Affluent investors regularly perform a balancing act, negotiating the need to know how best to maximize their investments with the concern over the cost of acquiring products and services.
Talking to a financial advisor about a retirement plan is time-consuming and costly. There will be a point in which investors need that information if they want to make the most of retirement from a financial standpoint, but do they need that information right now?
Does an investor’s portfolio require a deep dig into tax-advantage strategies? Is the investor ready to discuss alternative investments? Are there enough assets to discuss creation of an estate plan?
Investors and advisors discuss products and services every time they speak or get together. Investors alter their investment strategies and product purchases accordingly. Judgements are made over the success of one plan or another, and changes are made, to be judged again in the next meeting or conversation.
Yet, investors reportedly want services they are not receiving. Advisors can believe all they want that they are covering all the bases, but there are holes in the services provided to affluent investors all of the time.
Spectrem covers this topic from all angles in its annual study of investor-advisor involvement. Advisor Relationships and Changing Advice Requirements asks investors to select the services they receive from their advisor, the services they have received from someone other than their primary advisor, services they plan to seek in the future, and services they believe they do not need.
“The value of this research is vast,’’ said Spectrem president George H. Walper Jr. “It does not necessarily lie in the percentages of investors receiving services from their advisor. The value is in the services investors are getting from someone other than their provider, and in the services they plan to seek in the future. That answer begs the question ‘When are you going to seek that advice?’”
For example, among Ultra High Net Worth investors with a net worth between $5 million and $25 million, 26 percent plan to seek advice on long-term care planning sometime in the future. The same is true of Millionaire investors with a net worth between $1 million and $5 million.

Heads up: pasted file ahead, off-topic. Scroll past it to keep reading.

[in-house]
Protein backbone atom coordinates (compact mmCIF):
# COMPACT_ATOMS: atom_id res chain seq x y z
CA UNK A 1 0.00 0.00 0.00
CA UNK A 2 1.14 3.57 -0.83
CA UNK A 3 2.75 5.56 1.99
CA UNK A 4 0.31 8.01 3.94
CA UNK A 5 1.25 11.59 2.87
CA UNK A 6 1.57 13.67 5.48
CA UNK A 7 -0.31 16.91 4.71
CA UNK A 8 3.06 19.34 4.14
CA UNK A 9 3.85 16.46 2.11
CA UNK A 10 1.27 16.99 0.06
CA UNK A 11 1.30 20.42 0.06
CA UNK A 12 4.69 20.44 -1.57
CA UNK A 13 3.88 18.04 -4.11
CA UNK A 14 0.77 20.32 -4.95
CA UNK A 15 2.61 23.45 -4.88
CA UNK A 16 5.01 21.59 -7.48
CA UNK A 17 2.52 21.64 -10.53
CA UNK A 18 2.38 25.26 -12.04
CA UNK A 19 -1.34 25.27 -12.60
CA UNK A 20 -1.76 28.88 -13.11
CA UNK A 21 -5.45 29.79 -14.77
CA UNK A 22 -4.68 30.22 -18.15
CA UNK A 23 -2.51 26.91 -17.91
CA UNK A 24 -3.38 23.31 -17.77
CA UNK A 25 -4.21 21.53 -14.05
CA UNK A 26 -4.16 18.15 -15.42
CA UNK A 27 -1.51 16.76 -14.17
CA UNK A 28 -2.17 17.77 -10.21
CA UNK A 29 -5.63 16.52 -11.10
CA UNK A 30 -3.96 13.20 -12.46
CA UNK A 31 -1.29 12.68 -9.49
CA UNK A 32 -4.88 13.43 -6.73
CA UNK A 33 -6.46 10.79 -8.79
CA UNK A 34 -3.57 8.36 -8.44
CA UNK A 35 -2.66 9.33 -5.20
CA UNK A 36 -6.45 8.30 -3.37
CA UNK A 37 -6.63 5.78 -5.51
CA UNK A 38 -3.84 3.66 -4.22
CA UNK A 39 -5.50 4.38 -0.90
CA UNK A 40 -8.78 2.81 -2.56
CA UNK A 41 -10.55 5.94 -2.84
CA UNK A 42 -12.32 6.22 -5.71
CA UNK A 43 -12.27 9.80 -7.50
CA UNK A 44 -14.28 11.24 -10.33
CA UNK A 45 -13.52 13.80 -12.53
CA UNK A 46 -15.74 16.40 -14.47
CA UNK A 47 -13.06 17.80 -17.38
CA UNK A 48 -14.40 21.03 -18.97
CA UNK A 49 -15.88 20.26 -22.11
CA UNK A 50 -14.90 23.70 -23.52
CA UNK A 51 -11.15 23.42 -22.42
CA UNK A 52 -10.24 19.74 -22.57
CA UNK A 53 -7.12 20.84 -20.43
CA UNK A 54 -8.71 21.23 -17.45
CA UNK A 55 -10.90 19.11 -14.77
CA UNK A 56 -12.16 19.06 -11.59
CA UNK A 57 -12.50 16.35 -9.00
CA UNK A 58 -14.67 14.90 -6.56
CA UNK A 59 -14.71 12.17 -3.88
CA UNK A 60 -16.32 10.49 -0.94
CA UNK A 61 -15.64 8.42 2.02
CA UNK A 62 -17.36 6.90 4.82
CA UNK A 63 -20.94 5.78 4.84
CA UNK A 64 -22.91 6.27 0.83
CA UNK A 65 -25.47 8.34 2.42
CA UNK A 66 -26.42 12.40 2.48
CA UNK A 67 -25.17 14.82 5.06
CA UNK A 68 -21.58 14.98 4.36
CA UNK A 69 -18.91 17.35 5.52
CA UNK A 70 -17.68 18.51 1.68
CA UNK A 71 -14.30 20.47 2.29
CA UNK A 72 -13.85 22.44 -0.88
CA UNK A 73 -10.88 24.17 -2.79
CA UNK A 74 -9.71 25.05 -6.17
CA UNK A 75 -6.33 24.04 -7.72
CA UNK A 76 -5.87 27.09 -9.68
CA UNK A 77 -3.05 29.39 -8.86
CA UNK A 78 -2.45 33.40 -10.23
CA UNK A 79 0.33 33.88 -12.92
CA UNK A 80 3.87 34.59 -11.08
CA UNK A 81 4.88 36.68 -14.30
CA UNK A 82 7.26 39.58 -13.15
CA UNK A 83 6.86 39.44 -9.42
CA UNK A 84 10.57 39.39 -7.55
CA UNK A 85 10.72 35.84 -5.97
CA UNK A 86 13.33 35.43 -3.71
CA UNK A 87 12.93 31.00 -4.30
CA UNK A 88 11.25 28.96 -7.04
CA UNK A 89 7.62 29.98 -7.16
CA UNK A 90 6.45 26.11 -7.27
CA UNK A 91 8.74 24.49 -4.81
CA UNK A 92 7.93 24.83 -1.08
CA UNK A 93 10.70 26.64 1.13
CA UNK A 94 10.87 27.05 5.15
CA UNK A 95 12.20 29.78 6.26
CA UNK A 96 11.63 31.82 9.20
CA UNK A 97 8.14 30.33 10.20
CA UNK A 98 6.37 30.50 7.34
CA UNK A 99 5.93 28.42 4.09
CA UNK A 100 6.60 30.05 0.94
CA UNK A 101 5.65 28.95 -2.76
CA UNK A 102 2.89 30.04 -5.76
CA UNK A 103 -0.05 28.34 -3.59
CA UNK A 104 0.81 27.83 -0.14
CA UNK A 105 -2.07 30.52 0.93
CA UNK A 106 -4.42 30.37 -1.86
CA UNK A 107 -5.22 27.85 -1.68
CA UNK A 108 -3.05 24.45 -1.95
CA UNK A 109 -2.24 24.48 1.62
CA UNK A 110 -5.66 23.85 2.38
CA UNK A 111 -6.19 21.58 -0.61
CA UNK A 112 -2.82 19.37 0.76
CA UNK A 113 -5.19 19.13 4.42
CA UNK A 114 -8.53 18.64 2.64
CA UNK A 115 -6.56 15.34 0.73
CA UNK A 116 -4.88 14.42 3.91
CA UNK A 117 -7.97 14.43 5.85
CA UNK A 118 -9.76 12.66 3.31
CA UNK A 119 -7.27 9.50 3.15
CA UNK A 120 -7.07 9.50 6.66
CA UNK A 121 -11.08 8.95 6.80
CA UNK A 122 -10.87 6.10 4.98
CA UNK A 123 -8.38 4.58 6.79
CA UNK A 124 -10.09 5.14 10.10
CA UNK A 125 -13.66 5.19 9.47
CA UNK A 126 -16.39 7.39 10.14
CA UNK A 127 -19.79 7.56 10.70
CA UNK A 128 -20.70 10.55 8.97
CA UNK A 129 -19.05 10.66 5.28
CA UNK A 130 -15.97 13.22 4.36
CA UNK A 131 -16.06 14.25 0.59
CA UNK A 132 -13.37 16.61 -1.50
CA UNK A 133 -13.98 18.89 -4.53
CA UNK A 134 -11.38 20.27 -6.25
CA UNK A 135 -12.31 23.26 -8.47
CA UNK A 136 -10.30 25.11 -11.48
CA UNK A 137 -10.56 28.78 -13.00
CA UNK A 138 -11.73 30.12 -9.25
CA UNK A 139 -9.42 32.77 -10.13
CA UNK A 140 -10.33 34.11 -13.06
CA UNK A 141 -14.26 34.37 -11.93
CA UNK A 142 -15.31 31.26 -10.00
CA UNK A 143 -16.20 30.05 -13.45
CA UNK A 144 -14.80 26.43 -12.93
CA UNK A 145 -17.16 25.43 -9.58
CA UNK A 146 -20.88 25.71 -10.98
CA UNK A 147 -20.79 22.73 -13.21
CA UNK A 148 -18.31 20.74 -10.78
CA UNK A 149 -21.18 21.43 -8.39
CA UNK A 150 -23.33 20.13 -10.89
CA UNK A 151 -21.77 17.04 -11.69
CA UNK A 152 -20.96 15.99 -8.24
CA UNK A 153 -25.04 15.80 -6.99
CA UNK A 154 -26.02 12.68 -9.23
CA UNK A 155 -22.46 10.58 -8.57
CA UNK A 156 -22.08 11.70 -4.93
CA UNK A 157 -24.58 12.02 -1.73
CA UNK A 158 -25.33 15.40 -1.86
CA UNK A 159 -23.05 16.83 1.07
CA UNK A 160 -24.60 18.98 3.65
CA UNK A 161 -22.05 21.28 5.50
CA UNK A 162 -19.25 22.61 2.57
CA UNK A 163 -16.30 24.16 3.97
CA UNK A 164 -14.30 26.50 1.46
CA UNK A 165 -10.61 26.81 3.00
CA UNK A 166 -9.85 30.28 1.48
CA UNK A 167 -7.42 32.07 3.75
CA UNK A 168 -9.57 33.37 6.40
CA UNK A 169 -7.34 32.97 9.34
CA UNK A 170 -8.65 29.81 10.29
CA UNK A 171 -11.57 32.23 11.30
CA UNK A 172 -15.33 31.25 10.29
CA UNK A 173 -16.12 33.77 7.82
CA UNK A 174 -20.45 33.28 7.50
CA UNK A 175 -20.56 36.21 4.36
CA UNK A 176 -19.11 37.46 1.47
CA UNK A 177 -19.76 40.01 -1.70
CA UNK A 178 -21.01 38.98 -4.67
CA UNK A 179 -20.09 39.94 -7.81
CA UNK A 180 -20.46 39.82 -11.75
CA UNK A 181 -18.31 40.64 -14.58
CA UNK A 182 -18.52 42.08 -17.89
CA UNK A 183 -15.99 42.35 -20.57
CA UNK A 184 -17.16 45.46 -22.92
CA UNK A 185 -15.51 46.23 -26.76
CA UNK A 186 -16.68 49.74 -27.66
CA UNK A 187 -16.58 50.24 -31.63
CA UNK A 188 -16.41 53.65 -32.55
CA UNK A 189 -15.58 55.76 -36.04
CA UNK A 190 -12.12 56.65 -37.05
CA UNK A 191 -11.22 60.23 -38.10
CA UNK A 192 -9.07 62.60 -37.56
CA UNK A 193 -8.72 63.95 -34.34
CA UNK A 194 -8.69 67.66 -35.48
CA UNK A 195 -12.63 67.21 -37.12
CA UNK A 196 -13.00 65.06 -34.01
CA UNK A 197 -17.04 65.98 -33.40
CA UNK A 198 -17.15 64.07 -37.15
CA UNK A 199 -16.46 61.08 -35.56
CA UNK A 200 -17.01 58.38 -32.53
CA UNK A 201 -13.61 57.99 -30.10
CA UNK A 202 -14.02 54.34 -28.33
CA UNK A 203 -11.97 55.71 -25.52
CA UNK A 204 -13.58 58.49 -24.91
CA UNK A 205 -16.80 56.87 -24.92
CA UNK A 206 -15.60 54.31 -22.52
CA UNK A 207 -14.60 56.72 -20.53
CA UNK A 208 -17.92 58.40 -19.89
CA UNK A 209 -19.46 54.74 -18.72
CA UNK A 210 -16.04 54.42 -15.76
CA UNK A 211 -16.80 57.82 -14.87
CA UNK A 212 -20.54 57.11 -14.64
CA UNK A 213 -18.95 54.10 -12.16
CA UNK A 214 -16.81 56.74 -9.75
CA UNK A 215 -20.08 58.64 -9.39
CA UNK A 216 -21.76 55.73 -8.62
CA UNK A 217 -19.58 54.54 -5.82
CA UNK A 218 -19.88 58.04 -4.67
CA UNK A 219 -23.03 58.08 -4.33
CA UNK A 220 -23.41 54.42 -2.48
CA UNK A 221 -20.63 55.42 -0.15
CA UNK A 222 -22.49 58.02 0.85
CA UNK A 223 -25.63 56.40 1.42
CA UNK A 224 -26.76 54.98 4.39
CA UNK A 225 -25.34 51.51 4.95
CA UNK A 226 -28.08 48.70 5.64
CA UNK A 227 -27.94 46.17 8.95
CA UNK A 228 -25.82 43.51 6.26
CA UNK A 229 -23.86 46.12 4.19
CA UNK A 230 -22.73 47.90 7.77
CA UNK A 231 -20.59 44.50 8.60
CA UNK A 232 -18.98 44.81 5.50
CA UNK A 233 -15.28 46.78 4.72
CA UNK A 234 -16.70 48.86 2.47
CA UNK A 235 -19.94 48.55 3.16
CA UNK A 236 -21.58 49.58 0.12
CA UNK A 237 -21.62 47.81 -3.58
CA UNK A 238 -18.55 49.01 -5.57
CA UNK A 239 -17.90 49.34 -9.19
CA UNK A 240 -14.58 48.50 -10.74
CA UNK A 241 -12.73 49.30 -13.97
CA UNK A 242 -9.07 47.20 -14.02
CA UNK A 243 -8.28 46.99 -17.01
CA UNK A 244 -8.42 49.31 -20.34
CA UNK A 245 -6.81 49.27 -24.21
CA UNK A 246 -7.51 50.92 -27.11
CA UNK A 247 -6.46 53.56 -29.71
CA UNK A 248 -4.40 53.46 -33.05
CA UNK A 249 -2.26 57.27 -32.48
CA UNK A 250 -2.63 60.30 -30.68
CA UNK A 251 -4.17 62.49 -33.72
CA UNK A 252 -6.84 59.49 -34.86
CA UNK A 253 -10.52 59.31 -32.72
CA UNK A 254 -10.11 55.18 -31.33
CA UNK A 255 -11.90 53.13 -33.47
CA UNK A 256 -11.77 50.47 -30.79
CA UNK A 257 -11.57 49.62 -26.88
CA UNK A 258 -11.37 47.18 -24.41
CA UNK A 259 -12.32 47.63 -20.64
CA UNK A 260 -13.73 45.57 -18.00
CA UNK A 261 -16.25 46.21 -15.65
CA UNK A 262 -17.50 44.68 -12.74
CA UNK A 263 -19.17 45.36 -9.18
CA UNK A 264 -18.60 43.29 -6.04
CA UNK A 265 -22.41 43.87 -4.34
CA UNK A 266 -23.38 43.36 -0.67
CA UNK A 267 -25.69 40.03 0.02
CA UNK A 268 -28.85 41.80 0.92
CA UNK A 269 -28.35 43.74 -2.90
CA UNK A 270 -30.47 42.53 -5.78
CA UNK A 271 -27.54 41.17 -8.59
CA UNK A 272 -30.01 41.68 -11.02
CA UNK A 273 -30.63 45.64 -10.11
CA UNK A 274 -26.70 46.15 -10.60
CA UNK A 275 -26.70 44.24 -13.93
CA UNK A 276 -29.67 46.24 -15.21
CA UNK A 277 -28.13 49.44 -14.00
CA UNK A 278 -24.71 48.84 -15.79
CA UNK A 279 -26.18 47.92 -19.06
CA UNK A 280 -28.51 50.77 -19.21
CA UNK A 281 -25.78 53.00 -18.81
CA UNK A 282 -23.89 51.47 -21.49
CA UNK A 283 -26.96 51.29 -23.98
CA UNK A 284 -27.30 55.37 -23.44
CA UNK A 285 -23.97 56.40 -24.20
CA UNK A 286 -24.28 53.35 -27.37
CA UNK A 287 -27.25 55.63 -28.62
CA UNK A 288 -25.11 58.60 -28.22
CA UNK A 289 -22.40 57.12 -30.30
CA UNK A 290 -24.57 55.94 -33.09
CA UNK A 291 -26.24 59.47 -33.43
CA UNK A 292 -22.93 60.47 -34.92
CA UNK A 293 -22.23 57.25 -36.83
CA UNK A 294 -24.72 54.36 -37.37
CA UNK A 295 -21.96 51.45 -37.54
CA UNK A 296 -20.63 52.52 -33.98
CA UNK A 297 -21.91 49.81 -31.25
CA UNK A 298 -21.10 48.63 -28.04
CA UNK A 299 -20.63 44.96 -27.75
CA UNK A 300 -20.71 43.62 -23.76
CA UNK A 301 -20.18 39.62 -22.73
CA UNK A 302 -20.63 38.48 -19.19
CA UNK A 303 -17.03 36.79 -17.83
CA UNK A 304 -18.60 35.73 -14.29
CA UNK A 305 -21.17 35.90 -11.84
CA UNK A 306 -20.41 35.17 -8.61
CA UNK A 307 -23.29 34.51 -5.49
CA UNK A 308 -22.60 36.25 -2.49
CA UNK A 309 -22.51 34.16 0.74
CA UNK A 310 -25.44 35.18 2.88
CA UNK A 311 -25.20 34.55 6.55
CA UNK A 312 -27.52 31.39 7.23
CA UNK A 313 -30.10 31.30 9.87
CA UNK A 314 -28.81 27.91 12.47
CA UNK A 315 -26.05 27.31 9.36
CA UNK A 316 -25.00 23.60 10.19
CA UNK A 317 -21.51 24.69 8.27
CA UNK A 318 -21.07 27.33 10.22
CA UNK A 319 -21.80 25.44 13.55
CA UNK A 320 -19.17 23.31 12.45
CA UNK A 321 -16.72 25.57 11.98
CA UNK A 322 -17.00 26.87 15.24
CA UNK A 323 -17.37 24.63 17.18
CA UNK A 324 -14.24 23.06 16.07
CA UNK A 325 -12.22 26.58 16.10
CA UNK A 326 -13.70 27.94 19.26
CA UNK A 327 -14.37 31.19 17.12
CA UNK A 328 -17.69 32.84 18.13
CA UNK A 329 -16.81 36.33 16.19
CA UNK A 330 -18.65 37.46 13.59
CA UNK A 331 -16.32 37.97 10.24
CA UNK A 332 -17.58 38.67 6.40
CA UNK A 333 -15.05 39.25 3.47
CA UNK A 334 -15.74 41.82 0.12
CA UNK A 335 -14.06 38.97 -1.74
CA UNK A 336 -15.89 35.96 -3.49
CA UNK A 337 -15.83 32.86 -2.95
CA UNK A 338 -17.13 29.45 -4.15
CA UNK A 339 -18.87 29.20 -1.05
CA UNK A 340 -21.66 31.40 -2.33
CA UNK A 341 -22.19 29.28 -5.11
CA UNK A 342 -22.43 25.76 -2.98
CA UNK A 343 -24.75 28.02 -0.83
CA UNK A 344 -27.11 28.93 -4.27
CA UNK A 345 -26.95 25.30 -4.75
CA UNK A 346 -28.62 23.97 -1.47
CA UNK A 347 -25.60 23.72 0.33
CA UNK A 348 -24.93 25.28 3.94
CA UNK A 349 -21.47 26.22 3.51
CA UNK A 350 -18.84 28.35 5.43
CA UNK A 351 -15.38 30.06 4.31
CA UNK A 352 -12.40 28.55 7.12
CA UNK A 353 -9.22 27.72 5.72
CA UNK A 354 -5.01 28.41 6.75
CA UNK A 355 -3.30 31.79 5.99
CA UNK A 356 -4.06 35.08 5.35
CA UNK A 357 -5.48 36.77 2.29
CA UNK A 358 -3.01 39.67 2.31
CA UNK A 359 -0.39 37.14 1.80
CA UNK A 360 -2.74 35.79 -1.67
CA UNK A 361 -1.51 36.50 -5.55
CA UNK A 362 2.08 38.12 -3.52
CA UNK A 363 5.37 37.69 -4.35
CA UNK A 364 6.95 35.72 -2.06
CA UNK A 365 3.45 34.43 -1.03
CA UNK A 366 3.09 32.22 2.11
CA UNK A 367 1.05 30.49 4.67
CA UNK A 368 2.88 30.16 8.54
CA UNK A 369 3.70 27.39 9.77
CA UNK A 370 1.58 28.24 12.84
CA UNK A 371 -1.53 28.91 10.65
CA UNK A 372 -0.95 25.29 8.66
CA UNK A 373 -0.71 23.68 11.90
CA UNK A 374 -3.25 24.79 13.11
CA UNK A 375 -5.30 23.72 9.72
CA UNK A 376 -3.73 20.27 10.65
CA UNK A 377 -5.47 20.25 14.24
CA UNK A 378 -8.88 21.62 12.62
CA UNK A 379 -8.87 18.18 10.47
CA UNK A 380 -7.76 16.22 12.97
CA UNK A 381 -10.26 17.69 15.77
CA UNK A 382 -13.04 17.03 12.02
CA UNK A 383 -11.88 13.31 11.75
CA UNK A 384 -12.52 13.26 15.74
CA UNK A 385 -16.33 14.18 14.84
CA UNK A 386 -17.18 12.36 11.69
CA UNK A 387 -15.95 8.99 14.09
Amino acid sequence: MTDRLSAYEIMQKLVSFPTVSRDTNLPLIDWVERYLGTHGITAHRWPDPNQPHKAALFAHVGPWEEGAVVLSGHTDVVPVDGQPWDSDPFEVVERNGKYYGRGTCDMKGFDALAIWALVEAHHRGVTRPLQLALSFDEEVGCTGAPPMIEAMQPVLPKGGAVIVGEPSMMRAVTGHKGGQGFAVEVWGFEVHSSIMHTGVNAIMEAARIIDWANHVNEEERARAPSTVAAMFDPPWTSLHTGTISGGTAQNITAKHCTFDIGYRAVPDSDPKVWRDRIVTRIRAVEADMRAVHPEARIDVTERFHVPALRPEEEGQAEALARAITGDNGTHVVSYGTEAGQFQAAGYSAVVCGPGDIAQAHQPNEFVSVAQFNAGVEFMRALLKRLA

The point of long-term care is to create a plan now so that the funds are available for down the line when the investor is in need of long-term care. There is no real moment when it is “too early’’ to consider long-term care plans.
In both the Ultra High and Millionaire cases, more investors plan to seek the advice than have already received it. Considering both wealth segments have an average age over 60, when exactly is the proper time to seek that advice?
A look at the chart accompanying this article shows the myriad products and services in which investors ”plan to seek” information in the future. Among Millionaires, 16 percent plan to seek advice on tax-advantaged strategies sometime in the future. There are tax implications with nearly every investment, especially when it comes time to cash them in. When is the proper time to consider those tax implications?
What’s wrong with right now?
The one area in which timing might play a more significant role is in retirement matters. While there is no “correct’’ time to start planning for retirement, most advisors will tell you the sooner the better in terms of retirement income.
Advisors must keep an eye on the services their clients are not receiving, because those investors may be missing out on opportunities, or may not even know it is time to consider those services.
Top Takeaways for Advisors
The chart attached to this article bring up two matters which should concern advisors: investors who are currently receiving particular advice from someone other than their primary advisor, and investors who don’t need certain types of advice. Are there really 35 percent of UHNW investors who don’t need a written financial plan, or 35 percent who don’t need to plan for retirement? There certainly can be an argument made that all investors need those services to maximize their financial position. Be prepared to make that point going forward.
It makes sense that 30 percent of UHNW investors get estate planning advice from someone other than their primary advisor. After all, family attorneys are often consulted on matters related to wealth transfer. But 14 percent of UHNW investors talk to someone other than primary advisor about selecting individual stocks and bonds? Seven percent are talking to someone else about diversifying assets away from a concentrated position? Is your investor cheating on you?
©2017 Spectrem Group